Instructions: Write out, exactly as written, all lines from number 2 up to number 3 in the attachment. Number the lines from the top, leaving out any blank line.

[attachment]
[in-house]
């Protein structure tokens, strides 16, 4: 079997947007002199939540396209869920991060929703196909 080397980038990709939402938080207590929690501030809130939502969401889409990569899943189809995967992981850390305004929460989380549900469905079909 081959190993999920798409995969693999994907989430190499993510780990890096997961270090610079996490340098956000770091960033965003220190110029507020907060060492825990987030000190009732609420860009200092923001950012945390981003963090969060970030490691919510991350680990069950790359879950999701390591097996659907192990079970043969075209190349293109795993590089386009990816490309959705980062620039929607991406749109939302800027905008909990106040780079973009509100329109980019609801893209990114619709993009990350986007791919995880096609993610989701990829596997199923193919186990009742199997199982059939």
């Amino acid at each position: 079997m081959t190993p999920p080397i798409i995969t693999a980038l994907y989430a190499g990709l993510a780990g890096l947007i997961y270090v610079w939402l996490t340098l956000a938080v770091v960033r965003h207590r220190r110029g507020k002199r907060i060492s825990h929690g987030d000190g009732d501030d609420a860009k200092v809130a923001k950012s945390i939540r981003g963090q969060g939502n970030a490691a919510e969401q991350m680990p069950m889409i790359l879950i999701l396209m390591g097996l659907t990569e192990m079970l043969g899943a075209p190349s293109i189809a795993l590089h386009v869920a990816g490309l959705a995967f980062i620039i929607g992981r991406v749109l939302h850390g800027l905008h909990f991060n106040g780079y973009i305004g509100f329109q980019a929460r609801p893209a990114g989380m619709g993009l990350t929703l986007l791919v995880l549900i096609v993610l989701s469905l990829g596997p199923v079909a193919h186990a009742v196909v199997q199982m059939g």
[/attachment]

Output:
């Protein structure tokens, strides 16, 4: 079997947007002199939540396209869920991060929703196909 080397980038990709939402938080207590929690501030809130939502969401889409990569899943189809995967992981850390305004929460989380549900469905079909 081959190993999920798409995969693999994907989430190499993510780990890096997961270090610079996490340098956000770091960033965003220190110029507020907060060492825990987030000190009732609420860009200092923001950012945390981003963090969060970030490691919510991350680990069950790359879950999701390591097996659907192990079970043969075209190349293109795993590089386009990816490309959705980062620039929607991406749109939302800027905008909990106040780079973009509100329109980019609801893209990114619709993009990350986007791919995880096609993610989701990829596997199923193919186990009742199997199982059939």
């Amino acid at each position: 079997m081959t190993p999920p080397i798409i995969t693999a980038l994907y989430a190499g990709l993510a780990g890096l947007i997961y270090v610079w939402l996490t340098l956000a938080v770091v960033r965003h207590r220190r110029g507020k002199r907060i060492s825990h929690g987030d000190g009732d501030d609420a860009k200092v809130a923001k950012s945390i939540r981003g963090q969060g939502n970030a490691a919510e969401q991350m680990p069950m889409i790359l879950i999701l396209m390591g097996l659907t990569e192990m079970l043969g899943a075209p190349s293109i189809a795993l590089h386009v869920a990816g490309l959705a995967f980062i620039i929607g992981r991406v749109l939302h850390g800027l905008h909990f991060n106040g780079y973009i305004g509100f329109q980019a929460r609801p893209a990114g989380m619709g993009l990350t929703l986007l791919v995880l549900i096609v993610l989701s469905l990829g596997p199923v079909a193919h186990a009742v196909v199997q199982m059939g």